Well the first step is to make it 3D. Not that audiences, even post-Avatar, seem to care that strongly about or prefer 3D to 2D, but if offered, they are willing to pay ticket prices that–thanks to a hike last weekend in some markets–are now a third or even half-again more than regular admission. That makes it very easy for a film that might normally open around $30 million to suddenly leap into the $40s. Of course it doesn’t hurt if your movie is also terrific, which How to Train a Dragon is.
How to Train Your Dragon knocked Alice in Wonderland (also padded with extra 3D profits) out of its three-week spot atop the box-office charts. Still, Dragon‘s $44 million opening is being considered a big disappointment compared to Monsters Vs. Aliens–a fellow DreamWorks Animation 3D jaunt that brought in $59 million on its first weekend around this same time last year. Which is sad, since How to Train Your Dragon is the far superior film.
The rush to release every big film in 3D and reap those tasty cash rewards is also leading to a theatrical bottleneck. Alice, which came in second with $18 million, got bumped off of some of its 3D screens this weekend to make room for Dragon–of course Alice did the same to Avatar a few weeks earlier. And this coming weekend brings Clash of the Titans in 3D, which will have to squeeze in somewhere. Theater owners are adding 3D screens as fast as they can–and jacking up those ticket prices to strike while the dark plastic glasses are hot.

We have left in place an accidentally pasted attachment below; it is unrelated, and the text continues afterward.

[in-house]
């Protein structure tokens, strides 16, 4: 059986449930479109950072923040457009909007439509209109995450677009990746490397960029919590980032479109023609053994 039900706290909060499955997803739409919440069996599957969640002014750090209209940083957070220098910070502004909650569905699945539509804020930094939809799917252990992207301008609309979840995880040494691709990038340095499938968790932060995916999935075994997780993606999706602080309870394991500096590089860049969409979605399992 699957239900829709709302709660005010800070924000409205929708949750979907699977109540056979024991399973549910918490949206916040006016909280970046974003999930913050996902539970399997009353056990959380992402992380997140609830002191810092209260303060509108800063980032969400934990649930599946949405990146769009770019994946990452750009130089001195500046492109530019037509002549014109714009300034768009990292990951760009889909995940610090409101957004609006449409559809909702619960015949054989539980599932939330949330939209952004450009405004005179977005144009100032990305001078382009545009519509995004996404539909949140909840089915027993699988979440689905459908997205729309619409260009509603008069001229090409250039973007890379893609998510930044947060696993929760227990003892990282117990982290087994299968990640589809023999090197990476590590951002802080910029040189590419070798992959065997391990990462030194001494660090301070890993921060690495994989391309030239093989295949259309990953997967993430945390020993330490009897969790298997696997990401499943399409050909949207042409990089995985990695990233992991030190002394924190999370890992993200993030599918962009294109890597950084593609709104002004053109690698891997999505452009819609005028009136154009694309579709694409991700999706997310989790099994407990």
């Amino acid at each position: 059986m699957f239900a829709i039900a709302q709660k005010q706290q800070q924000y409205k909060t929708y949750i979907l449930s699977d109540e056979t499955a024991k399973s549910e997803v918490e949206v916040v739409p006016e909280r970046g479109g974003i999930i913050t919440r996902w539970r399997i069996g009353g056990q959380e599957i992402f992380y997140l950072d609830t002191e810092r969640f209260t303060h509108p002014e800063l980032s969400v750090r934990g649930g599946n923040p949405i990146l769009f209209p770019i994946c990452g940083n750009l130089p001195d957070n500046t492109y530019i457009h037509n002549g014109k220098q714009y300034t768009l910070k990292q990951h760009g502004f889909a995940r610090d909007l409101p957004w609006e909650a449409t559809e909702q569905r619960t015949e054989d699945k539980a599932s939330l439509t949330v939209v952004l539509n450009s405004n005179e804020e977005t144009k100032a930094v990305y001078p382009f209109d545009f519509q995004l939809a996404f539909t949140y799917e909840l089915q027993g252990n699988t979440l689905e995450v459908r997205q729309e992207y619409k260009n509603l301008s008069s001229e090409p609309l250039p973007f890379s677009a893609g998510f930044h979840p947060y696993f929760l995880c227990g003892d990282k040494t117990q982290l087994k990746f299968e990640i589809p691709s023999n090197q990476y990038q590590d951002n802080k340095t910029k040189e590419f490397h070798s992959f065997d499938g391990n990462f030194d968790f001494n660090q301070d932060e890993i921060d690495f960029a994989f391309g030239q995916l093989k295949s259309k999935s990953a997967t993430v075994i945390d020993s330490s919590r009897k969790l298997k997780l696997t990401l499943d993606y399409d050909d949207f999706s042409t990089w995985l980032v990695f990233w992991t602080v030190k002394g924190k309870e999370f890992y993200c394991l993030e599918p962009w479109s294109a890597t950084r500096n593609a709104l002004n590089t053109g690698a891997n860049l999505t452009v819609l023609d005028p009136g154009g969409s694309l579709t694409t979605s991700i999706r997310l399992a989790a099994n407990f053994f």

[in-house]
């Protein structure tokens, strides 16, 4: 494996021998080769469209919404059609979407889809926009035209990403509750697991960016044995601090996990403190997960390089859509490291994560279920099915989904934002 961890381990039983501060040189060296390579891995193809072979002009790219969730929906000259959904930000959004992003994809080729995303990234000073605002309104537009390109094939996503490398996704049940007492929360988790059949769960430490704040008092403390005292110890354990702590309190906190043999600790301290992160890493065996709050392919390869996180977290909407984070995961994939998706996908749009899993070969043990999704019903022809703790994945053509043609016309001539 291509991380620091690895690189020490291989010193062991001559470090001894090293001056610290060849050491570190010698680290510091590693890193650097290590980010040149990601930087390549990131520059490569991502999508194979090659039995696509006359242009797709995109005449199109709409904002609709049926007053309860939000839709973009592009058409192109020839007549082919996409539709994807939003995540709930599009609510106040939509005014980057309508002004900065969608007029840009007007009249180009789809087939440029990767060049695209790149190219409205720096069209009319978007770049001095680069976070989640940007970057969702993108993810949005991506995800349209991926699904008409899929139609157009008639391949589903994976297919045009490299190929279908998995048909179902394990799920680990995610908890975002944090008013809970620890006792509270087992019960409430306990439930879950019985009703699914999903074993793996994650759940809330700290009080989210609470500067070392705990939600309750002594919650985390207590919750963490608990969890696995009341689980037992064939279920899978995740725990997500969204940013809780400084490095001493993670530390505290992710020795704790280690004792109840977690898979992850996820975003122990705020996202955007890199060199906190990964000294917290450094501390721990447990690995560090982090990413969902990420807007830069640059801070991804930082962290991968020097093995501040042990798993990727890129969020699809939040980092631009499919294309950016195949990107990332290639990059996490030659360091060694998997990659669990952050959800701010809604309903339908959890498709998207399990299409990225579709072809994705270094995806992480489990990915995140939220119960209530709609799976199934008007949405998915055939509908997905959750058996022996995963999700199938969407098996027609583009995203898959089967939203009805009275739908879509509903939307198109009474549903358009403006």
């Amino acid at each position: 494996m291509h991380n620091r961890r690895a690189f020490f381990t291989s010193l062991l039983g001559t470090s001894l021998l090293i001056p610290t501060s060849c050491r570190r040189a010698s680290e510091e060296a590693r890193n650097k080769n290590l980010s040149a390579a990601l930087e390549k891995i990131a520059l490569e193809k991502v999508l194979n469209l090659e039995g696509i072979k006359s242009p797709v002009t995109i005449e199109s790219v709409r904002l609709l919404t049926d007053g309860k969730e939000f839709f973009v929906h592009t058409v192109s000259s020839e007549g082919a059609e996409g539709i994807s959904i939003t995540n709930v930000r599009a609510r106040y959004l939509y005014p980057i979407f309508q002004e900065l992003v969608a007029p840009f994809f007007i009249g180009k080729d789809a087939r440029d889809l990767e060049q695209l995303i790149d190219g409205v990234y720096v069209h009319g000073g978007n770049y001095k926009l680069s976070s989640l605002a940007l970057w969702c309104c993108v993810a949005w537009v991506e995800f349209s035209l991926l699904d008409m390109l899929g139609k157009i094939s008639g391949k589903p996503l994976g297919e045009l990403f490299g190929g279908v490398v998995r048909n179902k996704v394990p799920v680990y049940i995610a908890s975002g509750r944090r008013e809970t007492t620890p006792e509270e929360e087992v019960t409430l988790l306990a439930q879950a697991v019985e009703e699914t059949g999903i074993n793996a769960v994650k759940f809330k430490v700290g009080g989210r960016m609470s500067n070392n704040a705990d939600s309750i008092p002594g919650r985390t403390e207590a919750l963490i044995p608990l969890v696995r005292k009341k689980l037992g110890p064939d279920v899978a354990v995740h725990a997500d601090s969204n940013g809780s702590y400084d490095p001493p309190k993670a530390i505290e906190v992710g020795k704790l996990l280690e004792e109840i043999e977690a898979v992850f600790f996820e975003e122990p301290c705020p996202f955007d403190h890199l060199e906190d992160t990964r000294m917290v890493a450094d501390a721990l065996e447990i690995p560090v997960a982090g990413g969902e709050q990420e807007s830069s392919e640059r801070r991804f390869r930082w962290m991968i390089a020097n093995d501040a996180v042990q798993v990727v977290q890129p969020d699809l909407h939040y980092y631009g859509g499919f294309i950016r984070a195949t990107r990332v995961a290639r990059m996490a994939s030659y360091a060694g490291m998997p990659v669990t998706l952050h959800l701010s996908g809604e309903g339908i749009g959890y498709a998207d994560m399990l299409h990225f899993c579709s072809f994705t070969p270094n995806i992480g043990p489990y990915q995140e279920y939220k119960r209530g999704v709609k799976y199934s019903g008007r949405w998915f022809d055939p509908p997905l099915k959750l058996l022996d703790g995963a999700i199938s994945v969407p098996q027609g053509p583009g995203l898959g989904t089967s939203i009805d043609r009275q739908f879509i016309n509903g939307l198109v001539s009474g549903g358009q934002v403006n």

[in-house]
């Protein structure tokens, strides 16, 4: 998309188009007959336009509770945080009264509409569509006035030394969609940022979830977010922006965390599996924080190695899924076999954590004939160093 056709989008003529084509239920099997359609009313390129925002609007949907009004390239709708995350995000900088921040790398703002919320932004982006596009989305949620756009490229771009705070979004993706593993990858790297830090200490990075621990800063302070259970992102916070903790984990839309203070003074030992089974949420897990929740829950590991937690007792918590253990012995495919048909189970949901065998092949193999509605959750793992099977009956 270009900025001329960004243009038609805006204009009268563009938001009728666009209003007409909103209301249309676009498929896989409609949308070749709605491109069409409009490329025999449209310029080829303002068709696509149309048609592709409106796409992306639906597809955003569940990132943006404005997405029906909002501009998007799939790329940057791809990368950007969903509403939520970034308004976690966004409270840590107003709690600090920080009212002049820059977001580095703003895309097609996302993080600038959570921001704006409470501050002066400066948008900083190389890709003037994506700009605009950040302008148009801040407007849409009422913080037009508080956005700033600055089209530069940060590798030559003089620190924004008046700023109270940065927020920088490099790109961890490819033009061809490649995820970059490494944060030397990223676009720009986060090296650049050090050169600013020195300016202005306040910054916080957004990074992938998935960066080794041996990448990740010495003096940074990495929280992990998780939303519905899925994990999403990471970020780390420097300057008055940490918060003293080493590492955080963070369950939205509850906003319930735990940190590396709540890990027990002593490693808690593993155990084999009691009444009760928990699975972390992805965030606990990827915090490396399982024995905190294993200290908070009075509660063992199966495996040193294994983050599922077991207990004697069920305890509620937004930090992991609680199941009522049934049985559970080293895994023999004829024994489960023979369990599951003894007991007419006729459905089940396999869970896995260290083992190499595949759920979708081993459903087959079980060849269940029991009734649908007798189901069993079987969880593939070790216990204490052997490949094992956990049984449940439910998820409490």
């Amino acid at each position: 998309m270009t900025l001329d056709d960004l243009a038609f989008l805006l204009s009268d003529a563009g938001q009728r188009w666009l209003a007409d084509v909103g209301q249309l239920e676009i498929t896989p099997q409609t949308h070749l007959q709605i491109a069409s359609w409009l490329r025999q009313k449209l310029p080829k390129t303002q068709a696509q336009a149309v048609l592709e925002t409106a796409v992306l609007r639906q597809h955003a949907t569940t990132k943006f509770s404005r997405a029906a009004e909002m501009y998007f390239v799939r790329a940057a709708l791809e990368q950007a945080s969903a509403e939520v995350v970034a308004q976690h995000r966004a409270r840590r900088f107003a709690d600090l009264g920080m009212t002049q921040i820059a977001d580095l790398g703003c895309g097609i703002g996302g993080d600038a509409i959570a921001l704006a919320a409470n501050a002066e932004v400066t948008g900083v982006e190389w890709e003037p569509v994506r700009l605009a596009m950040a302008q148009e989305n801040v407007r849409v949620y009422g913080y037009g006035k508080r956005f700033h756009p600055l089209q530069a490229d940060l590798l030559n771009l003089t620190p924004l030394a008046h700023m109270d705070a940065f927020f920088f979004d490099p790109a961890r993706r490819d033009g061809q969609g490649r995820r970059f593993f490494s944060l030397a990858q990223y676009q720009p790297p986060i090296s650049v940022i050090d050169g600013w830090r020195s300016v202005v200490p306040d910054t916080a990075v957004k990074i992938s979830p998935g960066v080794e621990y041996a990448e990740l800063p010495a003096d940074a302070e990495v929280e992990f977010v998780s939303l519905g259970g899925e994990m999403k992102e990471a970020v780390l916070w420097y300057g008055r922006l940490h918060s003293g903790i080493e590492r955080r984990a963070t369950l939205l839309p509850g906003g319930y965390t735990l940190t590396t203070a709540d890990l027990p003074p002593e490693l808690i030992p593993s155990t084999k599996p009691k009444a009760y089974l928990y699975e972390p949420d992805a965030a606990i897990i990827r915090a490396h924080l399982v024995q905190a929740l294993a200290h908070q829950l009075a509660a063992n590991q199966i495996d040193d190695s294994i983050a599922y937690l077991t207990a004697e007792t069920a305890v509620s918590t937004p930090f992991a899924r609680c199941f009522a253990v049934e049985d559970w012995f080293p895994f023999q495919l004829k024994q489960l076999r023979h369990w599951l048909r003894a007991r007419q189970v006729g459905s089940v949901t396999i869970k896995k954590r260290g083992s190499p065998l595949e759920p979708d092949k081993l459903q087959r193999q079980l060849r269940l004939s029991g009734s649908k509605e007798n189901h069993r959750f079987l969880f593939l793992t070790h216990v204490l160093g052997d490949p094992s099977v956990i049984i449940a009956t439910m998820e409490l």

The weekend’s other new wide release, the raucously R-rated and often stupidly hilarious Hot Tub Time Machine, also had a somewhat disappointing first outing, coming in third with $14 million. Both Hot Tub and Dragon could and should benefit from decent word of mouth, but the hype pipeline is getting crowded as Clash arrives–it would be a shame if they got lost in the shuffle.
Nor did very good word of mouth help Diary of a Wimpy Kid, which fell a hefty 54% its second weekend, down to fifth place–its youthful demographic no doubt chewed up by the flashier Dragon. The Bounty Hunter was in fourth place, but last weekend’s other big release, Repo Men, tumbled from fourth to ninth.
Like I said, this weekend brings the mighty Clash of the Titans, which is sure to dominate the charts. However, for counter-programming there will be Miley Cyrus and Nicholas Sparks’s unholy union, The Last Song, an interesting test of both commodities’ box-office draw: It’s Cyrus’s first starring role as someone other than Hannah Montana, and it’s the first time Sparks has written a book specifically created to be a film, rather than adapting an already beloved quantity.
(For the record, as far as my personal wants go, if both that faux-sincere moron Cyrus and that talentless egotist Sparks were fed to Clash‘s gigantic Kraken and never heard from again, I’d do the Snoopy Happy Dance for days.)